As students throughout the metro area returned to classes Monday, several local school officials said they were stepping up security after Friday's shooting massacre in Connecticut.
Norman School District spokeswoman Shelly Hickman said Norman police have increased patrols at all school sites in the district, “not because of any threat, but because we felt it would be prudent.”
Hickman said principals met with faculty at the start of the school day Monday to discuss withteachers strategies to deal with students' concerns if the topic of the shooting should come up in a classroom. School counselors are available to talk to any student who feels the need to discuss it, she said.
Hickman said the school district advised parents of the steps being taken in a message sent out over the weekend.
“We've tried to be proactive in our approach,” she said. “We appreciate the cooperation with the police department in addressing this issue.”
In Edmond, police presence also was beefed up at all school sites.
“Edmond police have increased their presence a tall schools, especiallyour elementary schools,” school district spokeswoman Susan Parks-Schlepp said. “In addition, (Oklahoma City) police have and plan to continue to increase their presence at our schools that are located within Oklahoma City.”
In Moore, Superintendent Susan Pierce said Oklahoma City and Moore police also have boosted security at the district's schools, beginning last Friday and continuing through this week as needed.
Pierce said school officials also are reviewing the district's crisis management plan and will take suggestions from patrons. School counselors are available to talk with any students who have questions or concerns, she said.
Putnam City School District spokesman Steve Lindley said officials in that district have made information available to teachers about how to talk to kids about the Sandy Hook Elementary School shootings if the students have questions.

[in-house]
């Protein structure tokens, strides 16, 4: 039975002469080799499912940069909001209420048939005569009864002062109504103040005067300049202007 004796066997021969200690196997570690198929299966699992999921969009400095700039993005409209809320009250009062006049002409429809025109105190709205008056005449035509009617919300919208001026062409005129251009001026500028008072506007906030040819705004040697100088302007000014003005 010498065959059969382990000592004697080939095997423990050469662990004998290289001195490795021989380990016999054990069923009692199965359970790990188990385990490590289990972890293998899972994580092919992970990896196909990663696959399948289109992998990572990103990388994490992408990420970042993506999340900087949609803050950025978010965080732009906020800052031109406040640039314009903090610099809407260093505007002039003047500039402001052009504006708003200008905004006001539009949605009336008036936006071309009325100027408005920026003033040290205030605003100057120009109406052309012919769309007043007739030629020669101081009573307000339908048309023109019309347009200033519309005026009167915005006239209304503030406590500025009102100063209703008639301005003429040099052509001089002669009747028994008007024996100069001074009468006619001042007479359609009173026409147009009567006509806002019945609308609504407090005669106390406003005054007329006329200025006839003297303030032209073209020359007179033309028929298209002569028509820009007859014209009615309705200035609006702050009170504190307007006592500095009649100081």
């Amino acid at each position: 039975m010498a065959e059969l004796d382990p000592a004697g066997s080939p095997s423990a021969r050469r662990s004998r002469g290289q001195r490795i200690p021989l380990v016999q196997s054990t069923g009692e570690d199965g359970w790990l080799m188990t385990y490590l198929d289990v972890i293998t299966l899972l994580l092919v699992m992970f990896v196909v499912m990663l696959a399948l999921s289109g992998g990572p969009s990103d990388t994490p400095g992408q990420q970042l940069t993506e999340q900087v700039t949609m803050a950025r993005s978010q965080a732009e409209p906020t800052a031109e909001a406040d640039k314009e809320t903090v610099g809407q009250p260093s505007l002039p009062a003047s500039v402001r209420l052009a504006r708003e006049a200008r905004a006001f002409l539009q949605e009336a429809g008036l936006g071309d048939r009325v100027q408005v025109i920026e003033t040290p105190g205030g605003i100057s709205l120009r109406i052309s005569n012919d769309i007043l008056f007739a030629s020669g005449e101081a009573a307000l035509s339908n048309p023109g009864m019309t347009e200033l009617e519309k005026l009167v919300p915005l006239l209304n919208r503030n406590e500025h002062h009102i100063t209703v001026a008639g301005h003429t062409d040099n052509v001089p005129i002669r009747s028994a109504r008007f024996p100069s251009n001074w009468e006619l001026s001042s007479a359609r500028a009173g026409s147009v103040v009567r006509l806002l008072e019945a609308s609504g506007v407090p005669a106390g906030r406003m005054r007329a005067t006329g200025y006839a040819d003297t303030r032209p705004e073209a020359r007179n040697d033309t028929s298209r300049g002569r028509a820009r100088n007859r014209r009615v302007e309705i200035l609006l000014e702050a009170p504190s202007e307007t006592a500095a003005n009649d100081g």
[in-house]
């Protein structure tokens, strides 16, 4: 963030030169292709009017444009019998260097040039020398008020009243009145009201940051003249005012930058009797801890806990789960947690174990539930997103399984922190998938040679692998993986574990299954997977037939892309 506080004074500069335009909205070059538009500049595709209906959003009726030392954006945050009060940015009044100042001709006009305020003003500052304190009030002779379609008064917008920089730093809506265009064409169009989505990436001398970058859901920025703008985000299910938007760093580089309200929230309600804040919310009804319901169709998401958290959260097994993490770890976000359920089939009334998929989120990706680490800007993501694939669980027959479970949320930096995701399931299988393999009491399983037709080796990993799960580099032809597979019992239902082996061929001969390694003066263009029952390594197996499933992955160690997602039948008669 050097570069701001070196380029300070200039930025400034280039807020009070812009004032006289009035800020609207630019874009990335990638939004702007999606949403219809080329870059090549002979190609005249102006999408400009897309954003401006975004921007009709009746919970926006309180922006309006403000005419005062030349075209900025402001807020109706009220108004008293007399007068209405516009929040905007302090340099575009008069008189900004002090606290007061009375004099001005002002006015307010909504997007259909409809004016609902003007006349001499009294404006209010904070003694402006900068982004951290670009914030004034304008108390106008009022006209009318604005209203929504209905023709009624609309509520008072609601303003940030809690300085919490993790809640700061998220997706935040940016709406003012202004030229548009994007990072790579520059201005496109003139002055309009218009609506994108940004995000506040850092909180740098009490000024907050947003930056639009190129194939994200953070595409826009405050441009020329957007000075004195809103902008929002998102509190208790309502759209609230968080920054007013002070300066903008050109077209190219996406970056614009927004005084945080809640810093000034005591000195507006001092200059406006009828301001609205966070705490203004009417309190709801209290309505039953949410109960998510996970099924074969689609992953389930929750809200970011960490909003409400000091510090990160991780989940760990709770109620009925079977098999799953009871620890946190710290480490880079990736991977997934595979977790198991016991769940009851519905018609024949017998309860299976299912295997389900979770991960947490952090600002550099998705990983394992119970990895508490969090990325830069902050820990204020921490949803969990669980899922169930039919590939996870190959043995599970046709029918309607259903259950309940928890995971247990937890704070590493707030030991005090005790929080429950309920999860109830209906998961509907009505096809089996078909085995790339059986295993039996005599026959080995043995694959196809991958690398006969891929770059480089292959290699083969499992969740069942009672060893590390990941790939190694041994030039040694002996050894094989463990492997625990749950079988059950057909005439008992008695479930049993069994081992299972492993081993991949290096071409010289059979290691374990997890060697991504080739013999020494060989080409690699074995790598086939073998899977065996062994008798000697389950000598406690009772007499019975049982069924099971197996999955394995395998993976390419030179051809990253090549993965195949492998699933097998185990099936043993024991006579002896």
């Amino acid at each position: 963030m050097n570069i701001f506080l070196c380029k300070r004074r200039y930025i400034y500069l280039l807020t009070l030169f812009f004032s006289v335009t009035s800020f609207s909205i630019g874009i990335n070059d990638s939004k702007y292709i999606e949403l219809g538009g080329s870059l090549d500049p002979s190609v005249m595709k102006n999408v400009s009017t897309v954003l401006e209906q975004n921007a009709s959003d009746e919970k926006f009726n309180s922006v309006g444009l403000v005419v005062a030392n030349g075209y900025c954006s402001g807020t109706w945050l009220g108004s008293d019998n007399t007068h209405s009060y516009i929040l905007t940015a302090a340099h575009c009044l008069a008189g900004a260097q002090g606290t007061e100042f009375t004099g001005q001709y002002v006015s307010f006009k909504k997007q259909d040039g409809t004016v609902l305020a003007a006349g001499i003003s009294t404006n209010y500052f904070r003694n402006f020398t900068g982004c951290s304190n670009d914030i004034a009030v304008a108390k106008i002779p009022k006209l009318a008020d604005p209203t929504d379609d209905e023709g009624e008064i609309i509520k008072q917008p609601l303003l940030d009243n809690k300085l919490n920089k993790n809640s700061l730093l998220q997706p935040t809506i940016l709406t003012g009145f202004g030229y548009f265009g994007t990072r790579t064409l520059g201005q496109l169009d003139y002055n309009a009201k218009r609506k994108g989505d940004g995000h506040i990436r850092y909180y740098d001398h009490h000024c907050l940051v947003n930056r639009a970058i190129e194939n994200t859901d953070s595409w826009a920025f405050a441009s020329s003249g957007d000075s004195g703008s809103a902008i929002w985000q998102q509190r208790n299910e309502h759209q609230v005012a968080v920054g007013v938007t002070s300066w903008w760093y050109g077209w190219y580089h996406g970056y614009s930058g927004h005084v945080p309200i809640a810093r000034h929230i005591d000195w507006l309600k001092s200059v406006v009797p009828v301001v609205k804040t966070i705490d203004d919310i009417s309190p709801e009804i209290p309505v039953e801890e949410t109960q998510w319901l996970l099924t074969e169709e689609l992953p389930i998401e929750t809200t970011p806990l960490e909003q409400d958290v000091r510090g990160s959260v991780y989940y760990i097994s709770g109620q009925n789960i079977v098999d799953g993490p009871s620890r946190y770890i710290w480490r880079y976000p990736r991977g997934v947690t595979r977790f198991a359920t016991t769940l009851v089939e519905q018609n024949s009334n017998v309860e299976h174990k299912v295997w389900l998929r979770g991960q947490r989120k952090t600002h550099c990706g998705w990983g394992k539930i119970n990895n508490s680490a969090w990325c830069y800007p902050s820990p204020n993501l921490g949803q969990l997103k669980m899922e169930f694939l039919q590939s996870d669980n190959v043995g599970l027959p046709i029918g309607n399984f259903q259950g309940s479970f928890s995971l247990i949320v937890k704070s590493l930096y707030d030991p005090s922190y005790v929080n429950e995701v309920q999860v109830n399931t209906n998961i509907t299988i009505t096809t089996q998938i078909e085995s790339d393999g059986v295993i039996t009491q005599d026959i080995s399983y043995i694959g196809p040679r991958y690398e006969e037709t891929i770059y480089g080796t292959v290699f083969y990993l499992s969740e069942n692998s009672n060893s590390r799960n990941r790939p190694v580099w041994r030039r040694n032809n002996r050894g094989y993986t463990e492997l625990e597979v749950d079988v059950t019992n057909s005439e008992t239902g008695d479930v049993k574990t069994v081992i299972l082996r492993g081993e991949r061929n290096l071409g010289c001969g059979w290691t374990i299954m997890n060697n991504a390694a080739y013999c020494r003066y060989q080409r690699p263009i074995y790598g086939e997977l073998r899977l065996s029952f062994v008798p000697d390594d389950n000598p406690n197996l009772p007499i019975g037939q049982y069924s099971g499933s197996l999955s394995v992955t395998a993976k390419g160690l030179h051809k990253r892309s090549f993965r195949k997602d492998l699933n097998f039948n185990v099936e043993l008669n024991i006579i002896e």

“We want to make sure that we reassure them that they are safe and to keep the explanations age-appropriate,” Lindley said. “We also have reminded them to be careful in their conversations with colleagues about being cognizant of any children that might hear them.”
The district also has reminded principals that yearly crisis-plan reviews are due by Jan. 2. The crisis plans lay out scenarios and what can be done in response. For example, there are rules for teachers, counselors and principals about what their duties are during a crisis.
Midwest City-Del City School District officials said they are using the Connecticut shooting to review their own safety measures.
“Our team met this morning to discuss safety measures for our district,” school district spokeswoman Stacey Boyer said Monday. “We will be conducting a thorough districtwide reassessment of our safety measures over the next weeks, through the month of January. We are asking staff for any suggestions they may have. We will be taking all suggestions into consideration in our planning process.”
Administrators in the Guthrie district said they consulted with local law enforcement over the weekend to discuss safety procedures. The result was Guthrie police officers visiting all of the district's schools on Monday and continuing the practice throughout the week, according to a news release.
In Oklahoma City, Friday was the final day of the district's fall semester. While some students are attending intersession classes this week, the bulk of students will return for the spring semester on Jan. 4.
School district spokesman Tierney Tinnin said officials don't have plans to change security protocols for students attending courses now or for the spring semester.
Contributing: Staff Writer Carrie Coppernoll